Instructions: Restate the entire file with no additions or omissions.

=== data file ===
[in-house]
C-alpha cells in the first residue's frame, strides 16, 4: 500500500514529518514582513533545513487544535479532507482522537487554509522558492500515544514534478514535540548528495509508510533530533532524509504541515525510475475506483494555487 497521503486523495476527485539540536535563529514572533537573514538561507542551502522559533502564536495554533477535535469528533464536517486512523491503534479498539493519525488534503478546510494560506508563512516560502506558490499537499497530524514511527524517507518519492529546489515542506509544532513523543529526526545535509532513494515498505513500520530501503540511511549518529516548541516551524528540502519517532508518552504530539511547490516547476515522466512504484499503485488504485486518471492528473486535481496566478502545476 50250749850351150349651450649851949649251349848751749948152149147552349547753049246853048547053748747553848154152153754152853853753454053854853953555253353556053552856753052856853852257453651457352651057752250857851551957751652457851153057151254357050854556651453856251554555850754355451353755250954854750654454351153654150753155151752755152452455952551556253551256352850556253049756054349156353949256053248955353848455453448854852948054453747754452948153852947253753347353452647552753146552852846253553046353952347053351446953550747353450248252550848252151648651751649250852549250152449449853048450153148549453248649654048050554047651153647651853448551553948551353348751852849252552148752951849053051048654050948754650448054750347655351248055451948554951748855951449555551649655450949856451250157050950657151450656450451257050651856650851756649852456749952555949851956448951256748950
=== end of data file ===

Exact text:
[in-house]
C-alpha cells in the first residue's frame, strides 16, 4: 500500500514529518514582513533545513487544535479532507482522537487554509522558492500515544514534478514535540548528495509508510533530533532524509504541515525510475475506483494555487 497521503486523495476527485539540536535563529514572533537573514538561507542551502522559533502564536495554533477535535469528533464536517486512523491503534479498539493519525488534503478546510494560506508563512516560502506558490499537499497530524514511527524517507518519492529546489515542506509544532513523543529526526545535509532513494515498505513500520530501503540511511549518529516548541516551524528540502519517532508518552504530539511547490516547476515522466512504484499503485488504485486518471492528473486535481496566478502545476 50250749850351150349651450649851949649251349848751749948152149147552349547753049246853048547053748747553848154152153754152853853753454053854853953555253353556053552856753052856853852257453651457352651057752250857851551957751652457851153057151254357050854556651453856251554555850754355451353755250954854750654454351153654150753155151752755152452455952551556253551256352850556253049756054349156353949256053248955353848455453448854852948054453747754452948153852947253753347353452647552753146552852846253553046353952347053351446953550747353450248252550848252151648651751649250852549250152449449853048450153148549453248649654048050554047651153647651853448551553948551353348751852849252552148752951849053051048654050948754650448054750347655351248055451948554951748855951449555551649655450949856451250157050950657151450656450451257050651856650851756649852456749952555949851956448951256748950